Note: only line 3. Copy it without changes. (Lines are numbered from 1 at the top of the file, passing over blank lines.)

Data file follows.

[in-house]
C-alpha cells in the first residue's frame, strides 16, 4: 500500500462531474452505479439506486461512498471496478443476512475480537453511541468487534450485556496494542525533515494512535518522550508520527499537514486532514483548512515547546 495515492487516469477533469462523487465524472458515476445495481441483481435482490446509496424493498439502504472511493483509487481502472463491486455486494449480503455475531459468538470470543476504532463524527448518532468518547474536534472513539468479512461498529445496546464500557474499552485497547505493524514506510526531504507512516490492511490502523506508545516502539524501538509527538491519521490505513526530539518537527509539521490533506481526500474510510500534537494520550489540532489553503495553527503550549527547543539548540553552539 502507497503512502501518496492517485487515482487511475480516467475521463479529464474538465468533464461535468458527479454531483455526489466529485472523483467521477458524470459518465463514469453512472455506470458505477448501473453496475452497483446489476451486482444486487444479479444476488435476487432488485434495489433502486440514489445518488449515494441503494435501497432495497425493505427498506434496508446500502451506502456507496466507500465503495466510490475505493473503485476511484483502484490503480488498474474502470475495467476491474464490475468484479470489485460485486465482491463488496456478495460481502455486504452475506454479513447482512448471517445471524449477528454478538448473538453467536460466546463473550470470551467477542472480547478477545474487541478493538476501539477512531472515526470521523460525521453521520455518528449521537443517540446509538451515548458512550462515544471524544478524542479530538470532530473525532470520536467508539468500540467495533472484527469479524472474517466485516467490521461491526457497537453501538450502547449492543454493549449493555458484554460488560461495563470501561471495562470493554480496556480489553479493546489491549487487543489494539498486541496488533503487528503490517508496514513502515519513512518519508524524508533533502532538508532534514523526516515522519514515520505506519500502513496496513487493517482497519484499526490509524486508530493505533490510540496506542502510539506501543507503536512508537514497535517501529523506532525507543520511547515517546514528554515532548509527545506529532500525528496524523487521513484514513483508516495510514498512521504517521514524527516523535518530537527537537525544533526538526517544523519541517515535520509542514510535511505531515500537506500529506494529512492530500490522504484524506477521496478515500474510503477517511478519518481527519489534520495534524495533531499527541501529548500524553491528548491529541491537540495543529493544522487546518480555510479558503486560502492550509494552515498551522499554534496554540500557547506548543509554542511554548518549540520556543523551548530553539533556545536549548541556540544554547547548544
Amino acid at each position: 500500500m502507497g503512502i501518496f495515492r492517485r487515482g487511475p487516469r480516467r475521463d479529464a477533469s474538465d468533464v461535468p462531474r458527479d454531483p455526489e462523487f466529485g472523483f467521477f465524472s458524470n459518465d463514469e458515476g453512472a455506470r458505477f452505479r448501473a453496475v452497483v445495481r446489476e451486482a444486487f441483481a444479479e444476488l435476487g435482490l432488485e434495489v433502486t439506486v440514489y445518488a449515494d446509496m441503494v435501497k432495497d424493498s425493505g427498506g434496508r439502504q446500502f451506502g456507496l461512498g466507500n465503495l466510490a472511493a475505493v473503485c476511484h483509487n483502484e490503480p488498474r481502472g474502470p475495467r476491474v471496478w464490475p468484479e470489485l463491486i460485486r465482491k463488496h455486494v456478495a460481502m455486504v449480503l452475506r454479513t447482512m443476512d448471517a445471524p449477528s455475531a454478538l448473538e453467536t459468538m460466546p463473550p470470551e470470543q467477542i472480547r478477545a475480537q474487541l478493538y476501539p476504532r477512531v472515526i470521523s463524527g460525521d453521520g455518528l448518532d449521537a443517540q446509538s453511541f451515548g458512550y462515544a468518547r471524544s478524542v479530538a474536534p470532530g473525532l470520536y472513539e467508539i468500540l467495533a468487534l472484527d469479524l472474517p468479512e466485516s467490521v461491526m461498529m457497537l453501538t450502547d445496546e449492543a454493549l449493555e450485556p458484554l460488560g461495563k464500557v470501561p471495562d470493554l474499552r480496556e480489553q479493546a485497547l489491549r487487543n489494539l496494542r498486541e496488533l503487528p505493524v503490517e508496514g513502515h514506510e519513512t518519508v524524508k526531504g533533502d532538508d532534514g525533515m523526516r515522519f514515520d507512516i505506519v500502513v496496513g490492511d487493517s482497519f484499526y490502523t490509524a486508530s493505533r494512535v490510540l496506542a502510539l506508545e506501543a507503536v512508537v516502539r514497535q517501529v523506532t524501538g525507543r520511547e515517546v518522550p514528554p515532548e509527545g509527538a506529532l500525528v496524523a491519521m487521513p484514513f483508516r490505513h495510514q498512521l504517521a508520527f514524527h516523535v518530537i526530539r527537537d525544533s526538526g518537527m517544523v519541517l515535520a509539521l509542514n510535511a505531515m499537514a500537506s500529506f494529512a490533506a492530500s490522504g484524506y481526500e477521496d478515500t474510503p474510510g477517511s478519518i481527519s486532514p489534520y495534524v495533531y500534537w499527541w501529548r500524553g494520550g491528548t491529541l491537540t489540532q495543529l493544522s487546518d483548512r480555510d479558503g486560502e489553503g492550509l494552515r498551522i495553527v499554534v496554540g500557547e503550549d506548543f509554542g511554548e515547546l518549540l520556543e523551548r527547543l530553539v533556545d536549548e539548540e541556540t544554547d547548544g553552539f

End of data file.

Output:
Amino acid at each position: 500500500m502507497g503512502i501518496f495515492r492517485r487515482g487511475p487516469r480516467r475521463d479529464a477533469s474538465d468533464v461535468p462531474r458527479d454531483p455526489e462523487f466529485g472523483f467521477f465524472s458524470n459518465d463514469e458515476g453512472a455506470r458505477f452505479r448501473a453496475v452497483v445495481r446489476e451486482a444486487f441483481a444479479e444476488l435476487g435482490l432488485e434495489v433502486t439506486v440514489y445518488a449515494d446509496m441503494v435501497k432495497d424493498s425493505g427498506g434496508r439502504q446500502f451506502g456507496l461512498g466507500n465503495l466510490a472511493a475505493v473503485c476511484h483509487n483502484e490503480p488498474r481502472g474502470p475495467r476491474v471496478w464490475p468484479e470489485l463491486i460485486r465482491k463488496h455486494v456478495a460481502m455486504v449480503l452475506r454479513t447482512m443476512d448471517a445471524p449477528s455475531a454478538l448473538e453467536t459468538m460466546p463473550p470470551e470470543q467477542i472480547r478477545a475480537q474487541l478493538y476501539p476504532r477512531v472515526i470521523s463524527g460525521d453521520g455518528l448518532d449521537a443517540q446509538s453511541f451515548g458512550y462515544a468518547r471524544s478524542v479530538a474536534p470532530g473525532l470520536y472513539e467508539i468500540l467495533a468487534l472484527d469479524l472474517p468479512e466485516s467490521v461491526m461498529m457497537l453501538t450502547d445496546e449492543a454493549l449493555e450485556p458484554l460488560g461495563k464500557v470501561p471495562d470493554l474499552r480496556e480489553q479493546a485497547l489491549r487487543n489494539l496494542r498486541e496488533l503487528p505493524v503490517e508496514g513502515h514506510e519513512t518519508v524524508k526531504g533533502d532538508d532534514g525533515m523526516r515522519f514515520d507512516i505506519v500502513v496496513g490492511d487493517s482497519f484499526y490502523t490509524a486508530s493505533r494512535v490510540l496506542a502510539l506508545e506501543a507503536v512508537v516502539r514497535q517501529v523506532t524501538g525507543r520511547e515517546v518522550p514528554p515532548e509527545g509527538a506529532l500525528v496524523a491519521m487521513p484514513f483508516r490505513h495510514q498512521l504517521a508520527f514524527h516523535v518530537i526530539r527537537d525544533s526538526g518537527m517544523v519541517l515535520a509539521l509542514n510535511a505531515m499537514a500537506s500529506f494529512a490533506a492530500s490522504g484524506y481526500e477521496d478515500t474510503p474510510g477517511s478519518i481527519s486532514p489534520y495534524v495533531y500534537w499527541w501529548r500524553g494520550g491528548t491529541l491537540t489540532q495543529l493544522s487546518d483548512r480555510d479558503g486560502e489553503g492550509l494552515r498551522i495553527v499554534v496554540g500557547e503550549d506548543f509554542g511554548e515547546l518549540l520556543e523551548r527547543l530553539v533556545d536549548e539548540e541556540t544554547d547548544g553552539f